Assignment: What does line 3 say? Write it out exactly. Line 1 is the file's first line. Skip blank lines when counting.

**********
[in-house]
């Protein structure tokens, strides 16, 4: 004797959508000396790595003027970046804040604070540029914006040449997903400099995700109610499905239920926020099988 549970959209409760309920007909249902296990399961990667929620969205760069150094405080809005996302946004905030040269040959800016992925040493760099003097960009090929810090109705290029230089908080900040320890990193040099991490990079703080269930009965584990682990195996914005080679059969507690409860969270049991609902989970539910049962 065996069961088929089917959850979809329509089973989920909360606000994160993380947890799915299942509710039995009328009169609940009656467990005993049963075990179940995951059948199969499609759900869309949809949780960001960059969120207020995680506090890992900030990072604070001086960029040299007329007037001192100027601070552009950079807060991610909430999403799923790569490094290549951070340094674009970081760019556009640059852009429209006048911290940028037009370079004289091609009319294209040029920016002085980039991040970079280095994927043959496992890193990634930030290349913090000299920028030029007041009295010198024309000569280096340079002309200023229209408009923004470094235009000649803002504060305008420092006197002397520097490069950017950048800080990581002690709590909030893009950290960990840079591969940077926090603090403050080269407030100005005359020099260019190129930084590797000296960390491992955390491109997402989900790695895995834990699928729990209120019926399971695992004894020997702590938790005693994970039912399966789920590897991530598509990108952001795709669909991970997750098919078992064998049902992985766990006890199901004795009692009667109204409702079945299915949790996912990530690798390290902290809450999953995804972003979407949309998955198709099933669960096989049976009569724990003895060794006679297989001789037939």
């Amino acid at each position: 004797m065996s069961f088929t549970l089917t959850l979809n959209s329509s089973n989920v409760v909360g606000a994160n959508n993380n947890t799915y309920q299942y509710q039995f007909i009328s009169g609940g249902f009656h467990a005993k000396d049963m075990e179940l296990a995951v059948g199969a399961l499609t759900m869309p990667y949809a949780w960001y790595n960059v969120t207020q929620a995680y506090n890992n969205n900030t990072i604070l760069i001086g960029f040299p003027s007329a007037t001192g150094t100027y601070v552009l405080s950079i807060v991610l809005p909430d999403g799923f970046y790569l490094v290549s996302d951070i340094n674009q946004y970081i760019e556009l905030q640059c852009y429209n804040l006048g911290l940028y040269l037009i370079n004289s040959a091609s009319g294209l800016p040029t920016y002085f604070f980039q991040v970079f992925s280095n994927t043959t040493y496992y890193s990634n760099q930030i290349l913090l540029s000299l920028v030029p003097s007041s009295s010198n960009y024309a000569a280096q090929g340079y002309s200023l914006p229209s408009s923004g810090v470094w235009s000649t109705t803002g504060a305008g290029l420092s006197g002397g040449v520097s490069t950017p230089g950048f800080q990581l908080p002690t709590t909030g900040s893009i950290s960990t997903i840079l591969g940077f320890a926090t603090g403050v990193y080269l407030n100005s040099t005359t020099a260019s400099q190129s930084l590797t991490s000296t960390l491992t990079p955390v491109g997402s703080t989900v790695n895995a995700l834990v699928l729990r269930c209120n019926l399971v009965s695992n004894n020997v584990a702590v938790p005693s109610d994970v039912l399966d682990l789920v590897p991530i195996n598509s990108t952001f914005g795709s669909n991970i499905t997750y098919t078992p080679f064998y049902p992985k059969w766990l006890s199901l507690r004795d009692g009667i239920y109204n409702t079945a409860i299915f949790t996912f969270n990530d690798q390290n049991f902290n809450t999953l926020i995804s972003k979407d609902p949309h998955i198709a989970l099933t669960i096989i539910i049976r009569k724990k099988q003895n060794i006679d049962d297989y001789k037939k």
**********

């Amino acid at each position: 004797m065996s069961f088929t549970l089917t959850l979809n959209s329509s089973n989920v409760v909360g606000a994160n959508n993380n947890t799915y309920q299942y509710q039995f007909i009328s009169g609940g249902f009656h467990a005993k000396d049963m075990e179940l296990a995951v059948g199969a399961l499609t759900m869309p990667y949809a949780w960001y790595n960059v969120t207020q929620a995680y506090n890992n969205n900030t990072i604070l760069i001086g960029f040299p003027s007329a007037t001192g150094t100027y601070v552009l405080s950079i807060v991610l809005p909430d999403g799923f970046y790569l490094v290549s996302d951070i340094n674009q946004y970081i760019e556009l905030q640059c852009y429209n804040l006048g911290l940028y040269l037009i370079n004289s040959a091609s009319g294209l800016p040029t920016y002085f604070f980039q991040v970079f992925s280095n994927t043959t040493y496992y890193s990634n760099q930030i290349l913090l540029s000299l920028v030029p003097s007041s009295s010198n960009y024309a000569a280096q090929g340079y002309s200023l914006p229209s408009s923004g810090v470094w235009s000649t109705t803002g504060a305008g290029l420092s006197g002397g040449v520097s490069t950017p230089g950048f800080q990581l908080p002690t709590t909030g900040s893009i950290s960990t997903i840079l591969g940077f320890a926090t603090g403050v990193y080269l407030n100005s040099t005359t020099a260019s400099q190129s930084l590797t991490s000296t960390l491992t990079p955390v491109g997402s703080t989900v790695n895995a995700l834990v699928l729990r269930c209120n019926l399971v009965s695992n004894n020997v584990a702590v938790p005693s109610d994970v039912l399966d682990l789920v590897p991530i195996n598509s990108t952001f914005g795709s669909n991970i499905t997750y098919t078992p080679f064998y049902p992985k059969w766990l006890s199901l507690r004795d009692g009667i239920y109204n409702t079945a409860i299915f949790t996912f969270n990530d690798q390290n049991f902290n809450t999953l926020i995804s972003k979407d609902p949309h998955i198709a989970l099933t669960i096989i539910i049976r009569k724990k099988q003895n060794i006679d049962d297989y001789k037939k």